The Trump administration and its corporate cronies are doing their best to gut federal environmental protections and by doing so, they are paving the way for transnational corporations to reap huge profits. From appointing former Exxon Mobil CEO Rex Tillerson as secretary of state to attacking Obama-era climate policies, Trump’s climate-denying White House is putting our environment — and our lives — in grave danger.
When Trump was elected, we knew his oily agenda threatened to derail climate progress around the world — and that we had a role to play in showing that people from all walks of life in the U.S. care about climate change and are demanding action.
We also knew that hundreds of organizations, led by the likes of Indigenous Environmental Network, 350.org, Color of Change, and many others, were joining together to convene the People’s Climate Movement in the spring. It had the potential to be the most inclusive and intersectional national climate mobilization in the United States.
So, we jumped in to help ensure this moment would catapult the climate movement into a fierce new phase of organizing that would hold fossil fuel corporations accountable for their role in our current climate crisis. Members of the Corporate Accountability Action League talked to their neighbors, their friends, members of their churches and political groups, and other grassroots organizations, and organized marches and events across the country. In particular, the Action League played a key role in organizing events in Boston and the Bay Area and ensured that thousands of people took to the streets around the country. We also turned people out for the 200,000-strong march in Washington, D.C. for climate justice.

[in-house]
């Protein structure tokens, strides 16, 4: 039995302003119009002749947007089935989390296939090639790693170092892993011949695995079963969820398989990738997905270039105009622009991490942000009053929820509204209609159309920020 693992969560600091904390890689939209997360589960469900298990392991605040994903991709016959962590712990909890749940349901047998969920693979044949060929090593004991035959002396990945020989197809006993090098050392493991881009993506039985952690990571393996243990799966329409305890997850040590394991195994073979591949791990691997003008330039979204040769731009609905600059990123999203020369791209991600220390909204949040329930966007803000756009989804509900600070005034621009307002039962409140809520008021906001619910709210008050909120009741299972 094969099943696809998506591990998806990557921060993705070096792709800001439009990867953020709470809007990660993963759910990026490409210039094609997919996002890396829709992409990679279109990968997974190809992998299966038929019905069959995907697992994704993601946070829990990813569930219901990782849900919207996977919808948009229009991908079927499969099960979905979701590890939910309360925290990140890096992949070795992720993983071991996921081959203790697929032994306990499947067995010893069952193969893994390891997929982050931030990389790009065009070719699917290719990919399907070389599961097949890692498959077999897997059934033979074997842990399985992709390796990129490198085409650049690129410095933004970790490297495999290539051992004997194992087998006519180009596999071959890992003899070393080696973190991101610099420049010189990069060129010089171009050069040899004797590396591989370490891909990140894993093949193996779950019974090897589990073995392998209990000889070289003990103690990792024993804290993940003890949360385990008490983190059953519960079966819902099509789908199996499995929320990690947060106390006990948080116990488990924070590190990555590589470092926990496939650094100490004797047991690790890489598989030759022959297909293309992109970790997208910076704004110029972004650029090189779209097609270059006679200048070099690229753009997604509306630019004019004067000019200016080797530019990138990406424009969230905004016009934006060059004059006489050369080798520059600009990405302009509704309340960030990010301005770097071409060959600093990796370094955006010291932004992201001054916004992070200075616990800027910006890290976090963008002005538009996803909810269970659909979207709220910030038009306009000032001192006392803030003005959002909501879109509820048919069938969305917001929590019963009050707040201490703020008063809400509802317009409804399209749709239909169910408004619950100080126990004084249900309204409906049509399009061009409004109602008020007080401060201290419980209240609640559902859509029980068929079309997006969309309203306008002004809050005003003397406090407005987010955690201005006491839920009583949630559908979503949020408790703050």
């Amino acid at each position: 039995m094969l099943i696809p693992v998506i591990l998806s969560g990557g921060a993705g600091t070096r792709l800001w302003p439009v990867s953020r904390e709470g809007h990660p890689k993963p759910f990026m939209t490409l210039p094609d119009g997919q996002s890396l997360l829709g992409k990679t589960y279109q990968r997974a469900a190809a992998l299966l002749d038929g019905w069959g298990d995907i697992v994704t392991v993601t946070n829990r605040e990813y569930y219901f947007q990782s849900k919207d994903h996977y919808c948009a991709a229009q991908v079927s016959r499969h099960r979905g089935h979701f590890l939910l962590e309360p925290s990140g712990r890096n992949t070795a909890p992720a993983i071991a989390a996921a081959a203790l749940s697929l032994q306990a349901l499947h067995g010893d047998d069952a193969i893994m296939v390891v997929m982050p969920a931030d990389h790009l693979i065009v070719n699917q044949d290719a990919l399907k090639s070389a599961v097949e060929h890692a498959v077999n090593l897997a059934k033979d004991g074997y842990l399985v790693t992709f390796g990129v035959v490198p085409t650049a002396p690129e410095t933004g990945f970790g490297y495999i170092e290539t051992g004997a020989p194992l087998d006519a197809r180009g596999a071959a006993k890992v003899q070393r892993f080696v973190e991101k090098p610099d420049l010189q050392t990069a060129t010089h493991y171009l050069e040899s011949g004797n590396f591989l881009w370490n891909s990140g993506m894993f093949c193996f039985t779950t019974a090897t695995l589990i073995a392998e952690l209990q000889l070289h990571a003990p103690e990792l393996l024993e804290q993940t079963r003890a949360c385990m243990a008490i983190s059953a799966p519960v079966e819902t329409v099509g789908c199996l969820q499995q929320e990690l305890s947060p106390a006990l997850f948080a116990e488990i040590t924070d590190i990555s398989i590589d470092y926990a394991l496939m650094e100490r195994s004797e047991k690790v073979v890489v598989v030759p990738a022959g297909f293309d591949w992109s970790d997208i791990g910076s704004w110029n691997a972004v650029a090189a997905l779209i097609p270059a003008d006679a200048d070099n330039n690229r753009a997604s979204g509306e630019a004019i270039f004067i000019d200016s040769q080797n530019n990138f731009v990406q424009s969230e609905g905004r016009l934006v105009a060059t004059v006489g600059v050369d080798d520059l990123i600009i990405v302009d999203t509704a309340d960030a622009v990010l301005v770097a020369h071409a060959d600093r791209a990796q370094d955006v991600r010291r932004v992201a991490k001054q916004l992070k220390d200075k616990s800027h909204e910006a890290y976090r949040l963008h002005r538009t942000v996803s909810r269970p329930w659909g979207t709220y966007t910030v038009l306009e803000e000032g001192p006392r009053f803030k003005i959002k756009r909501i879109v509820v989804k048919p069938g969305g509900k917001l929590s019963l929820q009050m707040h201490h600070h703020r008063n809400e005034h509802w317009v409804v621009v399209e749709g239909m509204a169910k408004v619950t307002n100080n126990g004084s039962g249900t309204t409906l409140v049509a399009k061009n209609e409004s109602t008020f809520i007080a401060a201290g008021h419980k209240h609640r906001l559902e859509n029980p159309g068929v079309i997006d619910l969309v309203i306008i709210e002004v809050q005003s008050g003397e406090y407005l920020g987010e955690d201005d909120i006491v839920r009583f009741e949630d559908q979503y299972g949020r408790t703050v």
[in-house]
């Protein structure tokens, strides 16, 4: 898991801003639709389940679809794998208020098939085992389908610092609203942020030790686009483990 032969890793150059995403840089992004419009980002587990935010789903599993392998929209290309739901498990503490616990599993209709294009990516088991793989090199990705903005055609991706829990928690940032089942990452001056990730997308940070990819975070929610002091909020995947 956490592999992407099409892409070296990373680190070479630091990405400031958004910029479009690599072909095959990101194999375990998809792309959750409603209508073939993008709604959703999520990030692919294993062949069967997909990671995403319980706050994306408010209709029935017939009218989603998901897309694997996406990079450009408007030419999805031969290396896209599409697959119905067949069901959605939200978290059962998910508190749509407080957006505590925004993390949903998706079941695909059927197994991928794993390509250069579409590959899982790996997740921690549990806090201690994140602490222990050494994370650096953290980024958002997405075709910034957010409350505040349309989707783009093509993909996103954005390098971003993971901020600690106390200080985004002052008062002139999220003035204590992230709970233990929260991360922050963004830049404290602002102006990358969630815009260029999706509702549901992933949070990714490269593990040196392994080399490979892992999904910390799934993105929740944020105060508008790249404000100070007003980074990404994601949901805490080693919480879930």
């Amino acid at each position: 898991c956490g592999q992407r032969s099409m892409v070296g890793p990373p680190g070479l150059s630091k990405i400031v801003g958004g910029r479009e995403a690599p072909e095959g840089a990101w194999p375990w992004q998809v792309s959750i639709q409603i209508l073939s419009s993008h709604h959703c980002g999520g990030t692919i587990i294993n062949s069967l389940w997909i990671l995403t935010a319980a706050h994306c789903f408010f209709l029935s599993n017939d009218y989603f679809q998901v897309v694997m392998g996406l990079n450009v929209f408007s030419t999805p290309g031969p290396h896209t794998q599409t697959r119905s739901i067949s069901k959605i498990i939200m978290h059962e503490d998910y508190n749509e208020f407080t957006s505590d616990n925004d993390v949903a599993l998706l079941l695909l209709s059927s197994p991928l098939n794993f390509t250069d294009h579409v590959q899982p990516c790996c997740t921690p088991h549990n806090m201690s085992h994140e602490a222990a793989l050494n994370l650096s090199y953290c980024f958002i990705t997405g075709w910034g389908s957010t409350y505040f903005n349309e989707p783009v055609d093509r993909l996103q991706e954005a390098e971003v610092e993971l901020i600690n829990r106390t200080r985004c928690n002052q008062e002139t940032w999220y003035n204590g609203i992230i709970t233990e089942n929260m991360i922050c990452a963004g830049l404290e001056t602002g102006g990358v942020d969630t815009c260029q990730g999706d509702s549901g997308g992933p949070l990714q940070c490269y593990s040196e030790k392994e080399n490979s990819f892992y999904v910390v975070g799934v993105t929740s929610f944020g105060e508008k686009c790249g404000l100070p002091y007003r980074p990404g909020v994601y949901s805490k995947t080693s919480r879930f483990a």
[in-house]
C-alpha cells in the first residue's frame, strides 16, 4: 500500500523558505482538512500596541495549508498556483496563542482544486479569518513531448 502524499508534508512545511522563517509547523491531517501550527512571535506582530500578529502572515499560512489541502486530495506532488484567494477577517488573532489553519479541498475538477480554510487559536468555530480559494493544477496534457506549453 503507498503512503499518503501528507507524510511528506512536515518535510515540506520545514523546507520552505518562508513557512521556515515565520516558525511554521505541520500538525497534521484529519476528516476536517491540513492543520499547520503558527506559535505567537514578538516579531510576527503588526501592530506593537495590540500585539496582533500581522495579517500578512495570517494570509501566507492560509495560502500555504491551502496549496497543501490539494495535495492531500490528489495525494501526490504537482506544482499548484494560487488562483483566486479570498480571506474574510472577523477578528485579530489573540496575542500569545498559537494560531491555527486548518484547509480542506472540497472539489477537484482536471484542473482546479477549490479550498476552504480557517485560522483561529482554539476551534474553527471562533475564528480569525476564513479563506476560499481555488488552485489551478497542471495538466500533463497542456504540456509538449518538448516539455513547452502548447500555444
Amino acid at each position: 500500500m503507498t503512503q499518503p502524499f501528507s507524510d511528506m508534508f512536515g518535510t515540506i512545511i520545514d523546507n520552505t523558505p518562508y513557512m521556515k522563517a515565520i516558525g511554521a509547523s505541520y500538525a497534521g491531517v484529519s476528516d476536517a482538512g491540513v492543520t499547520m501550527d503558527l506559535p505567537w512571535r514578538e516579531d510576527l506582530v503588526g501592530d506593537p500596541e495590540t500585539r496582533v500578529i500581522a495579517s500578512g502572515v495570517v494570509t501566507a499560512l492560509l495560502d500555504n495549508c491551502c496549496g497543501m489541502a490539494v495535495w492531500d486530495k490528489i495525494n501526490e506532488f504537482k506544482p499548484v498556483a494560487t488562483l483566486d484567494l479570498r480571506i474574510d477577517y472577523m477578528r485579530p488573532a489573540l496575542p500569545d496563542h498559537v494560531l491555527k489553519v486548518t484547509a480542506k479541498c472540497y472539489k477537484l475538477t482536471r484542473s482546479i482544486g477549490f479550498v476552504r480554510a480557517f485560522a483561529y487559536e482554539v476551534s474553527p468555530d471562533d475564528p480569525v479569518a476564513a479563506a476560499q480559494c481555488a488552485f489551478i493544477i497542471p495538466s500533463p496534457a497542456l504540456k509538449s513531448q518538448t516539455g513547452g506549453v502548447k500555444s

At the end of the day on April 29, 2017, the message was loud and clear: No matter who is in the White House, the people in the U.S. demand climate justice, bold action, and an end to the power and influence of the fossil fuel industry. This demonstration of people power bolstered international meetings on the U.N. climate treaty that soon followed, where the fossil fuel industry’s conflict of interest took center stage for the first time in history.